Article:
Tesla logo(l), Man talking(c), Carvana(r)

oleschwander/Shutterstock @russflipswhips/Tiktok Jonathan Weiss/Shutterstock (Licensed)

‘It needed some real work done to it’: Carvana overpaid by $10,000 for a damaged Tesla. Here’s why

‘What are they gonna do with this car?’

 

Amara Thomas

Trending

In a viral video, Russ (@RussFlipsWhips), a popular car salesman on TikTok, shares with viewers that Carvana offered his customers double what he was able to offer them. 

Carvana is an online-only, used-car retailer where customers can buy and sell used cars. In his video, Russ shares that he had a customer who had a Tesla they were looking to sell. Russ says while the vehicle was worth around $20,000, it needed about $10,000 worth of work done to it. 

The customer, he says, told him, “’There’s some damage on the vehicle, and it’s gonna take about $8,000 to $9,000 to get it fixed. It’s like three months to get the work done.’”

Russ explains, “The Body Shop told us there’s only one Tesla repair facility nearby. So we took all that into account, and were like, ‘Car’s probably worth $10,000 ’cause we got to wait three months to get it fixed. And the Tesla car market is crazy.’” 

Carvana’s offer for the Tesla

He tells the customer that he feels comfortable offering them $10,000 for their car. But the customer, he continues, wasn’t satisfied with that number and decided to sell it to Carvana. 

“Carvana literally offered them double what we were able to offer them, well aware of the damage. I’m wondering what are they gonna do with this car. How are they gonna put that type of money into it and sell it out of profit?” he questions.

He continues to ponder, “This wasn’t like some quick little touch-up work that you need to do. The car needed some real work done to it.” 

@russflipswhips They still bought a car from me lol #carsales #carsalesman #cardealership #carbuying ♬ original sound – RussFlipsWhips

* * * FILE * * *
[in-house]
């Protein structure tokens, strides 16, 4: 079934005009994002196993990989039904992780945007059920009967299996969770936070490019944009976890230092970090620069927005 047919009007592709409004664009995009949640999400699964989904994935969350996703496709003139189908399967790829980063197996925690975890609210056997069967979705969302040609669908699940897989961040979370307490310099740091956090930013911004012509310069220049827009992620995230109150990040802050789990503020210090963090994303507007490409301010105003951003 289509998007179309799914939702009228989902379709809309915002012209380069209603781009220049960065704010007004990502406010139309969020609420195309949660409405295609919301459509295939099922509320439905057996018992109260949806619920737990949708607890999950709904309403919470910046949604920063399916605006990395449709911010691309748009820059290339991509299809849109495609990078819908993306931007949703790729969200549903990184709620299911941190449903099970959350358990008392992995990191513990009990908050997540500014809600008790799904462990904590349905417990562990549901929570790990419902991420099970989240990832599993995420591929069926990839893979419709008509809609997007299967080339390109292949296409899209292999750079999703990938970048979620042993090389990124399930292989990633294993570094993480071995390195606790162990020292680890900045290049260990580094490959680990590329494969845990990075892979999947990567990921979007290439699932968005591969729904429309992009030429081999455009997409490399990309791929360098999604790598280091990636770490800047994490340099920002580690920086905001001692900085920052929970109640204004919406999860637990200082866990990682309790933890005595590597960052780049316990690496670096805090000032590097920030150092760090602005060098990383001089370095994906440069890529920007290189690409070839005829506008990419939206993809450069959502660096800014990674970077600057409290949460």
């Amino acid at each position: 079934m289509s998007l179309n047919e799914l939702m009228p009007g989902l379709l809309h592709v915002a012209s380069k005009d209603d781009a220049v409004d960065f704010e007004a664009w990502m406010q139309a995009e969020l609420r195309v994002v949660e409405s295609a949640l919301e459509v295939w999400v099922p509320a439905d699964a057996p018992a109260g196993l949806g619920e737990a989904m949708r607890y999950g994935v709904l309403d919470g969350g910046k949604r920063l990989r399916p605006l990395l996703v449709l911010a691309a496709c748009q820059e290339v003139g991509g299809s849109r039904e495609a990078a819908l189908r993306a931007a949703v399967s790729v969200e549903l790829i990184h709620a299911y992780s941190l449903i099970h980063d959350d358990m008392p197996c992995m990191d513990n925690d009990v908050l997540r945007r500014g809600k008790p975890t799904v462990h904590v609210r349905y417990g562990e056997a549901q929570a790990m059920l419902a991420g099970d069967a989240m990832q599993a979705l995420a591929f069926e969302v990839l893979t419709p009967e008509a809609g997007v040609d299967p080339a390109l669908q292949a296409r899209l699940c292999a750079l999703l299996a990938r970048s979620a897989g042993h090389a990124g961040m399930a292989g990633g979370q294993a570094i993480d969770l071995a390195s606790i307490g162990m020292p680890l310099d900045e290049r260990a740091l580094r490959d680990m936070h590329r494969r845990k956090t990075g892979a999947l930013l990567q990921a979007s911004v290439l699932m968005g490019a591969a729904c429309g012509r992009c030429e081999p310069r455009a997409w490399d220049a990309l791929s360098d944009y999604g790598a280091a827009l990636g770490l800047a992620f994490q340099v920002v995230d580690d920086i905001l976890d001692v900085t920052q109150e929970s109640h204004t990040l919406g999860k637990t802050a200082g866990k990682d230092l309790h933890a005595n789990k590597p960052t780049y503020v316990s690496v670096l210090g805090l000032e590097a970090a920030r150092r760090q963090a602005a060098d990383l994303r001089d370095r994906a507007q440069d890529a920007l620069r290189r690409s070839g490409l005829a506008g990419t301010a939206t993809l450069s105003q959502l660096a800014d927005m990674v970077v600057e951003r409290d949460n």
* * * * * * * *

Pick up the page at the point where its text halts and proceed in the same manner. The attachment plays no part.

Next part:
His video has 250,000 views and hundreds of comments. Many viewers also shared potential answers and thoughts in response to Russ’s questions and curiosities. 

One viewer shared, “Because Carvana is basically a Buy Here Pay Here. Their finance charges/interest rates make up for their overpayment on some cars.”  

Another added, “Carvana makes all their money on finance/fees/warranties. They’ll charge 14% on that Tesla and come out on top.” 

One commented, “Carvana will take the car, take it to a state with a high purchase rate for Teslas, and I’m sure they have their own Tesla repair shop at this point.” 

How is Carvana going to make a profit?

According to Retail My Ride, “When a retail customer purchases a car through Carvana, the company earns a profit on the sale, along with income from financing and insurance products. Carvana typically buys used cars from wholesalers, auctions, private sellers, and trade-ins, and then reconditions them before listing them for sale on its retail website.”

Also, car buyers are willing to overpay for cars from Carvana due to the no-hassle and convenient service it provides. Since Carvana makes a pretty good profit on cars it sells, it can afford to pay a premium for cars it buys.

Edmunds Senior Manager of Insights Ivan Drury talked to Road & Track about Carvana’s business model.

“The word of mouth marketing is strong; when it comes to automotive, getting a recommendation from someone you know is stronger than reading a review online about the exact same product,” Drury told Road & Track. “And essentially they’re buying the inventory they need to conduct business. They need these cars anyway, but by paying extra they’re getting good feelings and vibes all around. And on the flip side, when they sell the cars, they charge a premium.”

Some viewers chimed in with similar experiences to Russ’ customer, “No idea, but I had a 2024 Terrain, the local dealer offered 22-23k Carvana offered 32k. Somehow the dealer beat them at 33k,” one shared. 

The Daily Dot reached out to Russ and Carvana via email.

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